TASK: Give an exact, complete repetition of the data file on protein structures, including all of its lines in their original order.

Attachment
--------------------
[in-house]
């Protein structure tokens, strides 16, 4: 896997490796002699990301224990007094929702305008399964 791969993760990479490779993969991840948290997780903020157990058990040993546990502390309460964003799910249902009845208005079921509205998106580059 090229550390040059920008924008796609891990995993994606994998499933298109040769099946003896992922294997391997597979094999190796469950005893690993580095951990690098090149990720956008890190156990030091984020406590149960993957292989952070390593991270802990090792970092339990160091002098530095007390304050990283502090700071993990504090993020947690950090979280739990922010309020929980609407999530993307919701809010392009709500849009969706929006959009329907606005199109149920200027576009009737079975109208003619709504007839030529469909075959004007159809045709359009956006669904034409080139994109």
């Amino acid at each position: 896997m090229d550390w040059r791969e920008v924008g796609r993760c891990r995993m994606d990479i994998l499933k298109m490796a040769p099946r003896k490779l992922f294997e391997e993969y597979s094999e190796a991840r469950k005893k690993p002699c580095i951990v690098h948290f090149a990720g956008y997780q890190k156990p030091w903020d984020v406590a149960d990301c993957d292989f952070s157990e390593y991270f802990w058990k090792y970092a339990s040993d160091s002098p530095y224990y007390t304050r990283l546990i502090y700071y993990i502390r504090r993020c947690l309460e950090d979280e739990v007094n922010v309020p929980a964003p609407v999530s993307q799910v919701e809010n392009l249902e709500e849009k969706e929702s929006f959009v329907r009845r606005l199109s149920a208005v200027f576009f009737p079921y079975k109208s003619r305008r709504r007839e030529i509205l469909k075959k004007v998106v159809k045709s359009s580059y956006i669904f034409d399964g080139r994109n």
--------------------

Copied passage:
[in-house]
């Protein structure tokens, strides 16, 4: 896997490796002699990301224990007094929702305008399964 791969993760990479490779993969991840948290997780903020157990058990040993546990502390309460964003799910249902009845208005079921509205998106580059 090229550390040059920008924008796609891990995993994606994998499933298109040769099946003896992922294997391997597979094999190796469950005893690993580095951990690098090149990720956008890190156990030091984020406590149960993957292989952070390593991270802990090792970092339990160091002098530095007390304050990283502090700071993990504090993020947690950090979280739990922010309020929980609407999530993307919701809010392009709500849009969706929006959009329907606005199109149920200027576009009737079975109208003619709504007839030529469909075959004007159809045709359009956006669904034409080139994109």
């Amino acid at each position: 896997m090229d550390w040059r791969e920008v924008g796609r993760c891990r995993m994606d990479i994998l499933k298109m490796a040769p099946r003896k490779l992922f294997e391997e993969y597979s094999e190796a991840r469950k005893k690993p002699c580095i951990v690098h948290f090149a990720g956008y997780q890190k156990p030091w903020d984020v406590a149960d990301c993957d292989f952070s157990e390593y991270f802990w058990k090792y970092a339990s040993d160091s002098p530095y224990y007390t304050r990283l546990i502090y700071y993990i502390r504090r993020c947690l309460e950090d979280e739990v007094n922010v309020p929980a964003p609407v999530s993307q799910v919701e809010n392009l249902e709500e849009k969706e929702s929006f959009v329907r009845r606005l199109s149920a208005v200027f576009f009737p079921y079975k109208s003619r305008r709504r007839e030529i509205l469909k075959k004007v998106v159809k045709s359009s580059y956006i669904f034409d399964g080139r994109n």